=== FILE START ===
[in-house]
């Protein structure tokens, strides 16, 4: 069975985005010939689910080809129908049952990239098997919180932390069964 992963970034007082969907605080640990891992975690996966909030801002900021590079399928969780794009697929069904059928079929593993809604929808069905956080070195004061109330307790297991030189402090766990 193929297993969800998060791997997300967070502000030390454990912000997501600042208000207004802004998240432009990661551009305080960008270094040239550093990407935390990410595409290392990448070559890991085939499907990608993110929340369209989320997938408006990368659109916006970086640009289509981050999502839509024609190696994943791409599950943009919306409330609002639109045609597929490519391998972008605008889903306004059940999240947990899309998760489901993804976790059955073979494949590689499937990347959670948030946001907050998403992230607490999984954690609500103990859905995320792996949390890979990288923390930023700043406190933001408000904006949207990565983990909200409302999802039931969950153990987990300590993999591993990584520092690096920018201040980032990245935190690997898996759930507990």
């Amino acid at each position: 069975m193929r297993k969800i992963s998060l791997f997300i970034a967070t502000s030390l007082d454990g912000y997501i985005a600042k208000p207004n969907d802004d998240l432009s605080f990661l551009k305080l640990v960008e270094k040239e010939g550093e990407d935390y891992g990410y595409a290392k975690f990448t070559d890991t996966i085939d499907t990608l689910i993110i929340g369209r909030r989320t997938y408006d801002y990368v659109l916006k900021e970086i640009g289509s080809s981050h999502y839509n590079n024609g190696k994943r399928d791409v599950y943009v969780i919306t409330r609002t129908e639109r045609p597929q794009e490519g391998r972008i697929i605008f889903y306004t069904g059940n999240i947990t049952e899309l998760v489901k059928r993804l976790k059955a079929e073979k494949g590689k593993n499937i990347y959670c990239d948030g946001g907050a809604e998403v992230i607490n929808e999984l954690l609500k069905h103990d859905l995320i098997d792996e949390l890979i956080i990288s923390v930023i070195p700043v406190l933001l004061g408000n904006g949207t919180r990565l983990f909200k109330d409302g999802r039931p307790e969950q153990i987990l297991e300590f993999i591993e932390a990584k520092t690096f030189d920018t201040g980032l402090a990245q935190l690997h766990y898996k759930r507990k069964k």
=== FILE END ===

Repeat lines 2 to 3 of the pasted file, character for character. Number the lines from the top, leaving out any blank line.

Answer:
């Protein structure tokens, strides 16, 4: 069975985005010939689910080809129908049952990239098997919180932390069964 992963970034007082969907605080640990891992975690996966909030801002900021590079399928969780794009697929069904059928079929593993809604929808069905956080070195004061109330307790297991030189402090766990 193929297993969800998060791997997300967070502000030390454990912000997501600042208000207004802004998240432009990661551009305080960008270094040239550093990407935390990410595409290392990448070559890991085939499907990608993110929340369209989320997938408006990368659109916006970086640009289509981050999502839509024609190696994943791409599950943009919306409330609002639109045609597929490519391998972008605008889903306004059940999240947990899309998760489901993804976790059955073979494949590689499937990347959670948030946001907050998403992230607490999984954690609500103990859905995320792996949390890979990288923390930023700043406190933001408000904006949207990565983990909200409302999802039931969950153990987990300590993999591993990584520092690096920018201040980032990245935190690997898996759930507990």
């Amino acid at each position: 069975m193929r297993k969800i992963s998060l791997f997300i970034a967070t502000s030390l007082d454990g912000y997501i985005a600042k208000p207004n969907d802004d998240l432009s605080f990661l551009k305080l640990v960008e270094k040239e010939g550093e990407d935390y891992g990410y595409a290392k975690f990448t070559d890991t996966i085939d499907t990608l689910i993110i929340g369209r909030r989320t997938y408006d801002y990368v659109l916006k900021e970086i640009g289509s080809s981050h999502y839509n590079n024609g190696k994943r399928d791409v599950y943009v969780i919306t409330r609002t129908e639109r045609p597929q794009e490519g391998r972008i697929i605008f889903y306004t069904g059940n999240i947990t049952e899309l998760v489901k059928r993804l976790k059955a079929e073979k494949g590689k593993n499937i990347y959670c990239d948030g946001g907050a809604e998403v992230i607490n929808e999984l954690l609500k069905h103990d859905l995320i098997d792996e949390l890979i956080i990288s923390v930023i070195p700043v406190l933001l004061g408000n904006g949207t919180r990565l983990f909200k109330d409302g999802r039931p307790e969950q153990i987990l297991e300590f993999i591993e932390a990584k520092t690096f030189d920018t201040g980032l402090a990245q935190l690997h766990y898996k759930r507990k069964k």